Within days of introducing the option for paid mods on Steam through the Skyrim workshop, Valve announced the removal of the feature in a post on Steam, citing “it’s clear [they] didn’t understand exactly what [they] were doing” as a major reason for the decision.

This news is perhaps unsurprising, as the backlash to the introduction of paid mods has been phenomenal, with the gaming community expressing its displeasure in every possible way – from the idiotic but predictable sending of death threats to modders, to creating fake (and often highly amusing) “protest mods”, and even setting up a petition that collected over 130,000 signatures.

The message from users has been clear: “We do not want paid mods.” And Valve has listened.

Skyrim-mods-image-5While it’s encouraging to know that we can trust a company to listen to its consumers, I can’t help but wonder if we weren’t a bit too quick to judge, to scream, to throw our toys out of the cot here.

Why are paid mods such a terrible idea? The petition insists, “Mods should be a free creation. Creations made by people who wish to add to the game so others can also enjoy said creation with the game.” While I love free mods as much as anyone else, I’m not sure I agree that this should be a rule.

If there’s one thing I’ve gathered about mods and modding, it’s that they can be extremely time consuming to make. Creating a great mod takes a lot of time, but hanging around to maintain it takes even more out of a person’s life. As someone who, like many, relies on mods to make The Elder Scrolls V: Skyrim more enjoyable, it’s clear to me that many modders are not simply messing about. They’re providing us with a valuable service. Is it really fair for us to demand this service be provided free of charge?

“…maybe the community just wasn’t ready for such a sudden, dramatic change.”

Apart from that, it’s not unusual for modders to abandon great mods with so much potential, simply because they just don’t have the time to stick around and complete (let alone maintain) it properly. Now, if a modder could be guaranteed a certain amount of remuneration for making sure their mod works perfectly for all players, that gives the modder incentive to work harder on their mods, thus ensuring better mods. They are paid for their work, we get higher quality work, and everyone wins.

Valve clearly had these same thoughts in mind when they decided to implement paid mods, as their post states, “To help you understand why we thought this was a good idea, our main goals were to allow mod makers the opportunity to work on their mods full time if they wanted to, and to encourage developers to provide better support to their mod communities. We thought this would result in better mods for everyone, both free & paid. We wanted more great mods becoming great products, like Dota, Counter-Strike, DayZ, and Killing Floor, and we wanted that to happen organically for any mod maker who wanted to take a shot at it.”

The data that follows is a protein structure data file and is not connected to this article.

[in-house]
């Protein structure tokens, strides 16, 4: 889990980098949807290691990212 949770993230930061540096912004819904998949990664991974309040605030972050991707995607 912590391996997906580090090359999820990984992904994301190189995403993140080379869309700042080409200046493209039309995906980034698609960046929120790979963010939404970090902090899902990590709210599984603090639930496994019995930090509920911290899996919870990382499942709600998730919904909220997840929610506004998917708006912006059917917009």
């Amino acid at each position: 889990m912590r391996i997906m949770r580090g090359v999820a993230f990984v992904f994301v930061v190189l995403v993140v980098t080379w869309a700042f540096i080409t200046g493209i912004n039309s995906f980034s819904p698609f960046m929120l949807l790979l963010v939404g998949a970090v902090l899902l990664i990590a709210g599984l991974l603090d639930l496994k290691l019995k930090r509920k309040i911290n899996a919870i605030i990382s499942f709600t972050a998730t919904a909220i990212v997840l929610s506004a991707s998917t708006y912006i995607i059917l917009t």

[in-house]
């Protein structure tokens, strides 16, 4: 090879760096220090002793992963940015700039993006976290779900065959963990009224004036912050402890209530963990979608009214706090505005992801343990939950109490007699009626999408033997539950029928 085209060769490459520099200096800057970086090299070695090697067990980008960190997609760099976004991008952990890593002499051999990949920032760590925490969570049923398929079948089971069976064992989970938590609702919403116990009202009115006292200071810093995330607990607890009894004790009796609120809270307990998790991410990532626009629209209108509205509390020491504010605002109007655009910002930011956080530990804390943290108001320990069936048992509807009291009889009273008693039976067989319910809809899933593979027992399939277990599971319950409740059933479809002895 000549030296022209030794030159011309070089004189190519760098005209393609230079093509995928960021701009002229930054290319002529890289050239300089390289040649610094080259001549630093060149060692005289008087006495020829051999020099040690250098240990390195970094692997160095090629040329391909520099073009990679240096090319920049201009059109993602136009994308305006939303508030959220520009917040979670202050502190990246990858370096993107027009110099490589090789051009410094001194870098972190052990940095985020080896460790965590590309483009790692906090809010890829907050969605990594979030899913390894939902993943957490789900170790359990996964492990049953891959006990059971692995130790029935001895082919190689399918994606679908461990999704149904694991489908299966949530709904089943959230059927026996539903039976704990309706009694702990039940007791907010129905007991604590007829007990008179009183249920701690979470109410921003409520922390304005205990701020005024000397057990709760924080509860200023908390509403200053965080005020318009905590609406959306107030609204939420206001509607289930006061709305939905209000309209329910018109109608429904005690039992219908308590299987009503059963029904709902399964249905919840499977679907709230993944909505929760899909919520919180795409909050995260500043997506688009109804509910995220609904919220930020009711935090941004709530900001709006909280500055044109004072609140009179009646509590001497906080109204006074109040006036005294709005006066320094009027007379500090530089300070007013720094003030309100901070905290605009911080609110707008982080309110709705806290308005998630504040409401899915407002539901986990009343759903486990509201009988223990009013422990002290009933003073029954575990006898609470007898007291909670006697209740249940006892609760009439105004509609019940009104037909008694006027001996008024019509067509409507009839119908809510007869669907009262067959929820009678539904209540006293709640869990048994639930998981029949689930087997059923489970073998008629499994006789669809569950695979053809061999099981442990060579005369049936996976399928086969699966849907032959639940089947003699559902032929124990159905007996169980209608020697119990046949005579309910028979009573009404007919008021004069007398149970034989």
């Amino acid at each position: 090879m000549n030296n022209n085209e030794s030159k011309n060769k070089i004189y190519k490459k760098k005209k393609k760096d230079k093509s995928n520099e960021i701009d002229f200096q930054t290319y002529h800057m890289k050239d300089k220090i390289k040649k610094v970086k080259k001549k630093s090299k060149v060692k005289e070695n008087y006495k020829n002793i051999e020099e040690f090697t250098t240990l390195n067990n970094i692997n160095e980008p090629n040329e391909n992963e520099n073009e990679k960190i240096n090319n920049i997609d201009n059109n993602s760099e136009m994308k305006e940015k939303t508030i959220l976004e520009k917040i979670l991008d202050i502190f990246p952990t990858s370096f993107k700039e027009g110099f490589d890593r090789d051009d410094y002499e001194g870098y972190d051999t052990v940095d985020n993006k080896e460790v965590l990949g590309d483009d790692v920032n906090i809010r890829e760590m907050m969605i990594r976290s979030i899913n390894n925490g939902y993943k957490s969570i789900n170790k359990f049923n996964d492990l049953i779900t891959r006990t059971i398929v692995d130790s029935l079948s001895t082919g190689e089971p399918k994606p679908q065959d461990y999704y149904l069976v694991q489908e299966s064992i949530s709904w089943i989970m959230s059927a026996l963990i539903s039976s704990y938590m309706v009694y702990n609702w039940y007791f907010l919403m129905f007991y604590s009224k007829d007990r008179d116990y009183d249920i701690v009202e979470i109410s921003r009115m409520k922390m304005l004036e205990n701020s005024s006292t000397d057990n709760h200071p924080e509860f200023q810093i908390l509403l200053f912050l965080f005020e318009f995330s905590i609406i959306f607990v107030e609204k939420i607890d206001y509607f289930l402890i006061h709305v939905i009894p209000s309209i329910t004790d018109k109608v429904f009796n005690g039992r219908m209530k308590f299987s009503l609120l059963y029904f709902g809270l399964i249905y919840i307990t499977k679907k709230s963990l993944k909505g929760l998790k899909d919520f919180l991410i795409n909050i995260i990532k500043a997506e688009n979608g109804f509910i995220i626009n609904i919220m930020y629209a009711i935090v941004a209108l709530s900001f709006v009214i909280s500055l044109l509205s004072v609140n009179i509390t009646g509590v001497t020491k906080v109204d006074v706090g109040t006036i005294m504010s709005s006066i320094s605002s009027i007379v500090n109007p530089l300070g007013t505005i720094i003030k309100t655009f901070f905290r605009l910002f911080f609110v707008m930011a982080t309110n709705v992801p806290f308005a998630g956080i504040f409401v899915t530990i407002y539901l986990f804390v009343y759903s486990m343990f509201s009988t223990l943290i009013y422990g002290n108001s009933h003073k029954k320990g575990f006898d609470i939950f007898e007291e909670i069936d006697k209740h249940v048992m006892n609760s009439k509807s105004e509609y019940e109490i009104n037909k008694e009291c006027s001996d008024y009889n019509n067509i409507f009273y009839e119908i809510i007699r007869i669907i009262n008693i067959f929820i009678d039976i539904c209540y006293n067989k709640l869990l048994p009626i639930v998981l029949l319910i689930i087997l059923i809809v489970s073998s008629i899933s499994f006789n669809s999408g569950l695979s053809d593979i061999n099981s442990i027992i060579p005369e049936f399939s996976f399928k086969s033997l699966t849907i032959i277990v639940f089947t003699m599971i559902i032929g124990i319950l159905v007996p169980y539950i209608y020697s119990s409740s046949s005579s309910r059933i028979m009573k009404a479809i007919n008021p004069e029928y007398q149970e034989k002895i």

Now, I understand that many were concerned that paid mods would only lead to it becoming almost impossible to mod your game without spending an arm and a leg. What if modders become greedy, and everything is too expensive? Well, so what? No-one would be pointing a gun to our heads, forcing us to use and pay for mods. Theoretically, the free market would regulate this. If a mod is too expensive, we could simply choose not to use it. Another modder could create a similar mod for less, or free of charge, and we could use that instead. If some mods over-charge for very little, and the modders still manage to sell those mods, well, there’s a reason they say “a fool and his money are soon parted”. If you’re going to pay five dollars to have all red apples in Skyrim turned green, then frankly you deserve to have that money taken from you.

Either way, it doesn’t matter now. For better or for worse, Valve have made their decision. Personally, I’m a little disappointed. I would have liked to see this experiment play out at least. But perhaps asking the gaming community to accept the risk of trying an experiment that might change the entire dynamic of an established system was asking too much. As Valve states in their post,
“We understand our own game’s communities pretty well, but stepping into an established, years old modding community in Skyrim was probably not the right place to start iterating. We think this made us miss the mark pretty badly, even though we believe there’s a useful feature somewhere here. ”


I really think Valve was on the right track here, but maybe the community just wasn’t ready for such a sudden, dramatic change. Perhaps one day Valve will find a way to work towards trying out these ideas that might turn modding into a legitimate career without causing all hell to break loose. For now, I suppose I must just be happy with Skyrim mods that modders are only ever able to work on in their spare time.

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